Diabetics and Alcohol: Effects of Alcohol on Diabetes

Diabetics and Alcohol

Diabetics and alcohol comes with certain precautions – find out more.

Because drinking alcohol is so prevalent in American culture, people with diabetes may want to know if there are adverse symptoms of diabetes and alcohol consumption. Knowing the parameters of what is considered safe drinking for a diabetic is important. Alcohol and diabetes can be a dangerous combination when alcohol is consumed in large quantity and on a regular basis. Today we will explore the health effects of diabetes and alcohol consumption.

People with diabetes are at a higher risk of developing heart disease, but because moderate alcohol consumption has been shown to reduce the risk of heart disease is can be beneficial for a diabetic to drink in moderation. Diabetics should not get into a regular pattern of consuming alcohol and should never drink alcohol on an empty stomach or when blood glucose levels are low. The key here is to use caution and self-control. Drinking large amounts of alcohol can put a diabetic’s health at risk and make the disease more difficult to manage. Diabetes and alcohol consumption can have contraindications with medications that the diabetic may be taking, so it is important to check with their doctor or pharmacist before consuming alcohol. If a diabetic is told that they can drink alcohol, and they can control their alcohol intake, then a drink every once in awhile is acceptable.

An excessive amount of alcohol can lower blood glucose levels for up to 12 hours, especially if the diabetic exercises after drinking or drinks on an empty stomach. This alcohol effect can pose a problem for diabetics who take their insulin or other diabetic medication orally. Diabetics should also realize that choosing the right kind of alcoholic beverages is very important when mixing alcohol and diabetes. People with diabetes should avoid sweet and dessert wines, wine coolers, and sparkling wines, and instead choose a dry wine selection. It is also advisable to mix drinks with water or club soda, and eat something when you have a drink.

One safeguard to remember when mixing diabetes and alcohol is to avoid drinking sweet or mixed drinks that have a high concentration of carbohydrates. Always sip your drink slowly and check your blood glucose level an hour or two after consuming your drink. To be on the safe side, you should also check your blood glucose level again at night before you retire. Glucose tablets or other sugar sources should always be carried with you in case you experience hypoglycemia. Glucagon shots do not always respond well to alcohol-induced hypoglycemia, so come prepared with what is known to be effective.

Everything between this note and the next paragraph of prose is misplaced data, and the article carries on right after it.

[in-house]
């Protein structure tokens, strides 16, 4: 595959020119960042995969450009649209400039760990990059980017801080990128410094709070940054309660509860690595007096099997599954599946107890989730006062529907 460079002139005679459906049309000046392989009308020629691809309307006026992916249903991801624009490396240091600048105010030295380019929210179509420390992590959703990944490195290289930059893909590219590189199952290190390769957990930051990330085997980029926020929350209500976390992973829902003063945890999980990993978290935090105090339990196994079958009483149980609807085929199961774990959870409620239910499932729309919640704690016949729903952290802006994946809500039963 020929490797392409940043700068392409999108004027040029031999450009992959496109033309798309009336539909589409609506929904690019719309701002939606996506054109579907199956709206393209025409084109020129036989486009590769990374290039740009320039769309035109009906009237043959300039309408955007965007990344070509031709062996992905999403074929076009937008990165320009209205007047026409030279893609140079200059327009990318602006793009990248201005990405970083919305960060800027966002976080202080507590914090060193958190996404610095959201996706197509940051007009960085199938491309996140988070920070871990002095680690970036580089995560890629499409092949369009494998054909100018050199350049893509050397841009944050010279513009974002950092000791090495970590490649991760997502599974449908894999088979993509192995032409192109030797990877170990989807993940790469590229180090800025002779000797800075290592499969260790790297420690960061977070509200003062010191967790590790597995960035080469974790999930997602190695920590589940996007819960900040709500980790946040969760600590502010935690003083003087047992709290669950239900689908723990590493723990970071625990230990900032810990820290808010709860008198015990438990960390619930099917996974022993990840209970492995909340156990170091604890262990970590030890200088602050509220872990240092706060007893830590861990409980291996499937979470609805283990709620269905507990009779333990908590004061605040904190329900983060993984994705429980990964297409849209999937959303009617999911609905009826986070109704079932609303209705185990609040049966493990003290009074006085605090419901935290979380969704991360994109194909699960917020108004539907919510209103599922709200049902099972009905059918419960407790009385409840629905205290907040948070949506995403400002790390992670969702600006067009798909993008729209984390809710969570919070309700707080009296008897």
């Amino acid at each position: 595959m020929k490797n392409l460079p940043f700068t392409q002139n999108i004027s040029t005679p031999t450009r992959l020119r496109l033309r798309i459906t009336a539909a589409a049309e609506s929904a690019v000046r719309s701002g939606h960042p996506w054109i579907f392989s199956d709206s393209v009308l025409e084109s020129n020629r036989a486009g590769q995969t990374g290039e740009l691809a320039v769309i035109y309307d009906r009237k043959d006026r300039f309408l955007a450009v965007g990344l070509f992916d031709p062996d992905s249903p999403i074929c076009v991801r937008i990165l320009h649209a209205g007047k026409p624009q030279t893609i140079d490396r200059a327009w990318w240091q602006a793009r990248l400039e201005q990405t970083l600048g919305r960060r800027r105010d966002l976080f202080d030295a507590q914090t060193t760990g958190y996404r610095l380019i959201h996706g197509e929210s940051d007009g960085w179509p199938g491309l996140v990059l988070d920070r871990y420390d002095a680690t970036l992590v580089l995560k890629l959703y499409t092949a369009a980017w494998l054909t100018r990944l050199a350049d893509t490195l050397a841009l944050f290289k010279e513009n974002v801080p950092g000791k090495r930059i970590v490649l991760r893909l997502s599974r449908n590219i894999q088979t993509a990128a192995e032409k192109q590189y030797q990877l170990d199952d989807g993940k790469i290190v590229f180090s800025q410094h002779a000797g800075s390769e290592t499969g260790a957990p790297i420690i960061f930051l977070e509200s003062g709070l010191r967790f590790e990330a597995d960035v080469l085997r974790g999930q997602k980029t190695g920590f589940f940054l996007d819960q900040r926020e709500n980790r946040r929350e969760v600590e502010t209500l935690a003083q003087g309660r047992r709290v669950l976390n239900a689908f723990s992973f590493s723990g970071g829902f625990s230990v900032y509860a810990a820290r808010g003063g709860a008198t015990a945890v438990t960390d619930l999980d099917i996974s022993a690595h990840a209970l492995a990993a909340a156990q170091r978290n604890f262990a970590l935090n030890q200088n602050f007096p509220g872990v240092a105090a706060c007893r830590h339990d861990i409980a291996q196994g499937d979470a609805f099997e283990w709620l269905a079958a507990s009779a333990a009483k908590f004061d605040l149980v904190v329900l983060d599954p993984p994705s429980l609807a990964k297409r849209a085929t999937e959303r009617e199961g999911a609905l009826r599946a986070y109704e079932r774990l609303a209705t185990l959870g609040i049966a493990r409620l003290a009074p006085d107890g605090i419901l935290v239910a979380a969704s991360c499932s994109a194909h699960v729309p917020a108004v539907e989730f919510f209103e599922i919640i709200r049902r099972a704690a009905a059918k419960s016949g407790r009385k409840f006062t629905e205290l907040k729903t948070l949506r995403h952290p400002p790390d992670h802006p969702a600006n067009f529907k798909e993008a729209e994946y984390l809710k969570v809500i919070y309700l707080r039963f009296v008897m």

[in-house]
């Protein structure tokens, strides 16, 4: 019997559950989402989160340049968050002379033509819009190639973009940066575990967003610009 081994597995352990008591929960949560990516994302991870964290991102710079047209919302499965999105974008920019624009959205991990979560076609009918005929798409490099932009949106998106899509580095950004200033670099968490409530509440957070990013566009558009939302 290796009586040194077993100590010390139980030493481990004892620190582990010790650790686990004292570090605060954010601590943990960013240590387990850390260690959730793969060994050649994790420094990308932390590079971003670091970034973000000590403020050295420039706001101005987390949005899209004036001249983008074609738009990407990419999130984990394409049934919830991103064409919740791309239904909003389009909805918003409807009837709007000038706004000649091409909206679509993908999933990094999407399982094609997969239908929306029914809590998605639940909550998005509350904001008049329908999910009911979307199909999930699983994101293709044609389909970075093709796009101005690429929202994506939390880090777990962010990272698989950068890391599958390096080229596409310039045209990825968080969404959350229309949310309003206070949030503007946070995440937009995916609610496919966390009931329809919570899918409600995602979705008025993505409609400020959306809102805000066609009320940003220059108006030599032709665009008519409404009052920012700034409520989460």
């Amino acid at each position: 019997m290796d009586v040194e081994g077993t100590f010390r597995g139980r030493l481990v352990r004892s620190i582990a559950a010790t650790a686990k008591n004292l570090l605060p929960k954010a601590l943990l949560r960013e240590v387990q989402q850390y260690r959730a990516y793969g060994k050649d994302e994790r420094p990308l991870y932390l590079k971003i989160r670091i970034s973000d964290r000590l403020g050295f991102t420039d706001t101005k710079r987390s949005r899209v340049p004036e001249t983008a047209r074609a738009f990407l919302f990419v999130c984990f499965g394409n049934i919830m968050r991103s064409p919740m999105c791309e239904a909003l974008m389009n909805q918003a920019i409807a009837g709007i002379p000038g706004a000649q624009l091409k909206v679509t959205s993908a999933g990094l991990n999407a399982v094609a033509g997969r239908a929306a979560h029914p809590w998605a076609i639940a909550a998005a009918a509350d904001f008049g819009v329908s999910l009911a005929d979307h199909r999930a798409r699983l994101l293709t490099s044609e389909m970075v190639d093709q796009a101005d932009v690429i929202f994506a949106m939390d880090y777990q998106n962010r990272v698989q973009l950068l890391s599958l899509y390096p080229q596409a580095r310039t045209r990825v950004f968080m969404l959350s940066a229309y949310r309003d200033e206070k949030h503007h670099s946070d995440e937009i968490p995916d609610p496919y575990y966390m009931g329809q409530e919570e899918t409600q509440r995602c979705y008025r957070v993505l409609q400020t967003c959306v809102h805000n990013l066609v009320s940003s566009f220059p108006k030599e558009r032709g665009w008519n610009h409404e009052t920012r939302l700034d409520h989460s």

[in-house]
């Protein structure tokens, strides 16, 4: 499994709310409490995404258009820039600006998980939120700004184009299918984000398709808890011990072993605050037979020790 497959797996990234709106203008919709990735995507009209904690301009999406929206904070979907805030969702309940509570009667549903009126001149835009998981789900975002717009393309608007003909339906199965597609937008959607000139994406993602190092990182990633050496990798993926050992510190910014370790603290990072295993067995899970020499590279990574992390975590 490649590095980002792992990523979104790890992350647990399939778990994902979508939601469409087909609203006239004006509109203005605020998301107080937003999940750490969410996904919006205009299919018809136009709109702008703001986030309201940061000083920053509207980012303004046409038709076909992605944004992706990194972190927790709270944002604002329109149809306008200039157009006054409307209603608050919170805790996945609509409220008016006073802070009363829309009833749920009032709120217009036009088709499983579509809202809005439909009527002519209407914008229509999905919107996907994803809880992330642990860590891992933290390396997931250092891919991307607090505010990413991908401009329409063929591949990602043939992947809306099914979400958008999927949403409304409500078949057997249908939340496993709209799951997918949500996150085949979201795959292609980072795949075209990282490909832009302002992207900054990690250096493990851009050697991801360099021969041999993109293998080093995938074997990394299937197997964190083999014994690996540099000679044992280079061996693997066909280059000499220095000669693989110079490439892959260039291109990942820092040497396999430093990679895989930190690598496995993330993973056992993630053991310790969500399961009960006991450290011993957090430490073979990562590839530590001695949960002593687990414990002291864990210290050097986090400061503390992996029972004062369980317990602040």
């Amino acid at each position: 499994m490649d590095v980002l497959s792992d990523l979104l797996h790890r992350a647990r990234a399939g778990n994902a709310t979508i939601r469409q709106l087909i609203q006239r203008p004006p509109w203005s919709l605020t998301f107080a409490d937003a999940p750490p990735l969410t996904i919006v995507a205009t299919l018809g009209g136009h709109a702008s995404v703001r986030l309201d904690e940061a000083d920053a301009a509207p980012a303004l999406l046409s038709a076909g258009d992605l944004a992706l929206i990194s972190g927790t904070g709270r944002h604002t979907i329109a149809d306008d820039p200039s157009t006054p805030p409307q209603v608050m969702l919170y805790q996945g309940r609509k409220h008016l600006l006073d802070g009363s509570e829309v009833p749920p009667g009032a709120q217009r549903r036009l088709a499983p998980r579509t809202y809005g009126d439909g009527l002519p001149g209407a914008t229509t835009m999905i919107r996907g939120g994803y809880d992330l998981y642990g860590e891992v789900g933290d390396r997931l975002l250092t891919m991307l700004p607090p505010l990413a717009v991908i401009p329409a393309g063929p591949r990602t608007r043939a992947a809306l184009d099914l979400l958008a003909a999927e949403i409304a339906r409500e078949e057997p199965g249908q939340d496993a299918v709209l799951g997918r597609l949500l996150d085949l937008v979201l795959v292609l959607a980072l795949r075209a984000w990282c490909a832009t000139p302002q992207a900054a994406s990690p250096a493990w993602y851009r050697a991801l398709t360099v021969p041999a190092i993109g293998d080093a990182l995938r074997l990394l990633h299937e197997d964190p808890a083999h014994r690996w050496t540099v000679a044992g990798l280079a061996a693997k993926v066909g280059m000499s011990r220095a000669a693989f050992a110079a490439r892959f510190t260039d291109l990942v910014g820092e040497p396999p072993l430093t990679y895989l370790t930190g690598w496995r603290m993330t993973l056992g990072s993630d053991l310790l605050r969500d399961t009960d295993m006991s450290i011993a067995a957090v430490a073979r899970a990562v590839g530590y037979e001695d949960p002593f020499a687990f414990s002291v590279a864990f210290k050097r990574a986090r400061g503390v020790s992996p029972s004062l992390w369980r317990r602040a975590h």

When mixing alcohol and diabetes it is also recommended that you consume an adequate amount of water, and always carry crackers or other forms of carbohydrates with you to help you stabilize your glucose level if you need to.

The National Institute on Alcohol Abuse and Alcoholism defines moderate drinking as 2 drinks per day for men, and one drink per day for women. Moderate amounts of alcohol can increase your blood glucose level, and excess alcohol consumption can decrease it. That is why it is so important to test your blood glucose level often when mixing alcohol and diabetes. If your blood glucose is not well controlled you should avoid consuming alcohol altogether. Other concerns when mixing diabetes and alcohol are: alcohol can increase your appetite and cause you to gain weight, plus it has lots of calories that will make it more difficult to lose excess weight.

What about alcohol and pre-diabetes? If you are pre-diabetic you should avoid heavy drinking, which interferes with the body’s sensitivity to insulin, and can induce diabetes. Mixing alcohol and pre-diabetes can be done moderately in individuals who are otherwise healthy. Diabetics should wear a piece of medical alert jewelry to indicate that they have diabetes. Diabetes does not mean that you have to stop living, but live intelligently and intentionally.

To learn more about diabetics and alcohol, visit www.BetterHealthKare.com





Related posts

Follow us on Facebook for useful advice on how to maintain a healthy lifestyle.